Toxic elements of the environment adversely affect tissues, structures, and functions of the respiratory system. Many of these changes are reflected in cells and other elements of pulmonary secretions. Natural defense mechanisms of the respiratory tract are impaired, rendered less effective, and eventually invalidated by toxic inhalants. Tissue changes in response to these toxic inhalants and irritants, especially of the, epithelium can be studied and evaluated cytologically with detection and identification of the various degrees of atypia. These cytologic alterations appear to be valid indications of the carcinogenic potentialities of environmental toxins. In three occupational groups increased frequency of these changes appear to parallel the presence of known or suspected carcinogenic environmental substances. Their cytologic identification may thus help to indicate those individuals or groups for whom preventive or other measures are most needed.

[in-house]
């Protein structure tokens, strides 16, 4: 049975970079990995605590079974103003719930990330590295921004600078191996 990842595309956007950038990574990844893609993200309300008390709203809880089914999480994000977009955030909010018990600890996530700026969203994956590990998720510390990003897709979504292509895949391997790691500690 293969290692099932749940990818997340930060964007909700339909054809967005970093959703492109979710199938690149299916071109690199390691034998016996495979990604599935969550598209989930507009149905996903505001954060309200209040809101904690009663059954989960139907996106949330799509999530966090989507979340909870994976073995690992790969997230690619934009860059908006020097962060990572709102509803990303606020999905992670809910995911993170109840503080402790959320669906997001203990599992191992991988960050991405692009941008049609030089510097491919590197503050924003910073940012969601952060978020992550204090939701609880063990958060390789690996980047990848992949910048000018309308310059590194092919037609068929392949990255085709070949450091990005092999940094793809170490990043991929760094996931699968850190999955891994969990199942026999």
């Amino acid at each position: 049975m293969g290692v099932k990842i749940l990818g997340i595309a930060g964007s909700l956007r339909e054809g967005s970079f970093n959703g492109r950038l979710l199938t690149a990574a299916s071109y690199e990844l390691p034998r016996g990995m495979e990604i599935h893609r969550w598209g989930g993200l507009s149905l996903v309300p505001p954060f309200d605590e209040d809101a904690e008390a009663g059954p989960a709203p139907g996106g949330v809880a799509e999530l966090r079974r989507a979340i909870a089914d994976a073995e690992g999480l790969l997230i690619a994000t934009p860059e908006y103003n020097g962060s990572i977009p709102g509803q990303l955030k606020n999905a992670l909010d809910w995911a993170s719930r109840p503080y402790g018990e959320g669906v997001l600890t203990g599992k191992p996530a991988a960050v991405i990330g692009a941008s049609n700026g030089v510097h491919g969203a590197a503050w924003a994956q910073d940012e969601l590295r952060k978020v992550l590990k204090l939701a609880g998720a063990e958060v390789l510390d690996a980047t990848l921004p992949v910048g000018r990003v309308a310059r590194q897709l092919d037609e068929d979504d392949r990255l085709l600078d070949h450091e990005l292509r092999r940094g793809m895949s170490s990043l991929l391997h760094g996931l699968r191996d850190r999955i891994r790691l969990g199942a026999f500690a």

ASJC Scopus subject areas
- Pathology and Forensic Medicine